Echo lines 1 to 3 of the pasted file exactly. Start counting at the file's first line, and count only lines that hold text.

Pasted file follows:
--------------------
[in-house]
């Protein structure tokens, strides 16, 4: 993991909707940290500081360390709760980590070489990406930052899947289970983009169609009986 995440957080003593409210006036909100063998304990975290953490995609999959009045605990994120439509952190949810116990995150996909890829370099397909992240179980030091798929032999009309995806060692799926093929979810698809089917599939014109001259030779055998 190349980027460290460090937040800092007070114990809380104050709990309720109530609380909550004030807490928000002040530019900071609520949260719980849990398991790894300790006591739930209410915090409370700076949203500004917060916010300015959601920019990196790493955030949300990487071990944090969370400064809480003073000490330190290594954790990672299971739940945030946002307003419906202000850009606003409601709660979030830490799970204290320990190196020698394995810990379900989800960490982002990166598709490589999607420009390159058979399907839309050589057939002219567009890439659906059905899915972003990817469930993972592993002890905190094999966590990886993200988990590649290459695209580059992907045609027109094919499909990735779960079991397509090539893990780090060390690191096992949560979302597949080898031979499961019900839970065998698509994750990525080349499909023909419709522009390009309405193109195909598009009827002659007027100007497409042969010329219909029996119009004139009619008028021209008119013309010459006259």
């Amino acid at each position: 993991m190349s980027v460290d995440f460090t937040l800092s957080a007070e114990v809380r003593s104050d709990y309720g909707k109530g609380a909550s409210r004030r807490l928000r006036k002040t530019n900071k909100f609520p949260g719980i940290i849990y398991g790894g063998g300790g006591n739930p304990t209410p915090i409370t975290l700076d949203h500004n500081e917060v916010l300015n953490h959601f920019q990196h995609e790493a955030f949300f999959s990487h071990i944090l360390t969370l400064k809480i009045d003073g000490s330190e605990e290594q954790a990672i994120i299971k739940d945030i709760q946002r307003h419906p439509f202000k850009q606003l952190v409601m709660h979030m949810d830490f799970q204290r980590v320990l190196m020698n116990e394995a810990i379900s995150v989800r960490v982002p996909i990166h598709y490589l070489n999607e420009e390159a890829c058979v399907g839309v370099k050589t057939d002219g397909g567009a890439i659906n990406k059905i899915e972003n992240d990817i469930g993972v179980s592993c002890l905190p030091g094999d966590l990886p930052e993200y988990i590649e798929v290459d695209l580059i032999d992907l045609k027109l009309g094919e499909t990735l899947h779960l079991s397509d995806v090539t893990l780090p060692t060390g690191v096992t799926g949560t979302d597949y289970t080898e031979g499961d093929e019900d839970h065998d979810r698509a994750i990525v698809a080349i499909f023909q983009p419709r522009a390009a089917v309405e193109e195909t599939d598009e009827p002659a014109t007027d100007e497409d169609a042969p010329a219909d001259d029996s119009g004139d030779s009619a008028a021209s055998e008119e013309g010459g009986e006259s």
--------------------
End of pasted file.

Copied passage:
[in-house]
């Protein structure tokens, strides 16, 4: 993991909707940290500081360390709760980590070489990406930052899947289970983009169609009986 995440957080003593409210006036909100063998304990975290953490995609999959009045605990994120439509952190949810116990995150996909890829370099397909992240179980030091798929032999009309995806060692799926093929979810698809089917599939014109001259030779055998 190349980027460290460090937040800092007070114990809380104050709990309720109530609380909550004030807490928000002040530019900071609520949260719980849990398991790894300790006591739930209410915090409370700076949203500004917060916010300015959601920019990196790493955030949300990487071990944090969370400064809480003073000490330190290594954790990672299971739940945030946002307003419906202000850009606003409601709660979030830490799970204290320990190196020698394995810990379900989800960490982002990166598709490589999607420009390159058979399907839309050589057939002219567009890439659906059905899915972003990817469930993972592993002890905190094999966590990886993200988990590649290459695209580059992907045609027109094919499909990735779960079991397509090539893990780090060390690191096992949560979302597949080898031979499961019900839970065998698509994750990525080349499909023909419709522009390009309405193109195909598009009827002659007027100007497409042969010329219909029996119009004139009619008028021209008119013309010459006259």
């Amino acid at each position: 993991m190349s980027v460290d995440f460090t937040l800092s957080a007070e114990v809380r003593s104050d709990y309720g909707k109530g609380a909550s409210r004030r807490l928000r006036k002040t530019n900071k909100f609520p949260g719980i940290i849990y398991g790894g063998g300790g006591n739930p304990t209410p915090i409370t975290l700076d949203h500004n500081e917060v916010l300015n953490h959601f920019q990196h995609e790493a955030f949300f999959s990487h071990i944090l360390t969370l400064k809480i009045d003073g000490s330190e605990e290594q954790a990672i994120i299971k739940d945030i709760q946002r307003h419906p439509f202000k850009q606003l952190v409601m709660h979030m949810d830490f799970q204290r980590v320990l190196m020698n116990e394995a810990i379900s995150v989800r960490v982002p996909i990166h598709y490589l070489n999607e420009e390159a890829c058979v399907g839309v370099k050589t057939d002219g397909g567009a890439i659906n990406k059905i899915e972003n992240d990817i469930g993972v179980s592993c002890l905190p030091g094999d966590l990886p930052e993200y988990i590649e798929v290459d695209l580059i032999d992907l045609k027109l009309g094919e499909t990735l899947h779960l079991s397509d995806v090539t893990l780090p060692t060390g690191v096992t799926g949560t979302d597949y289970t080898e031979g499961d093929e019900d839970h065998d979810r698509a994750i990525v698809a080349i499909f023909q983009p419709r522009a390009a089917v309405e193109e195909t599939d598009e009827p002659a014109t007027d100007e497409d169609a042969p010329a219909d001259d029996s119009g004139d030779s009619a008028a021209s055998e008119e013309g010459g009986e006259s």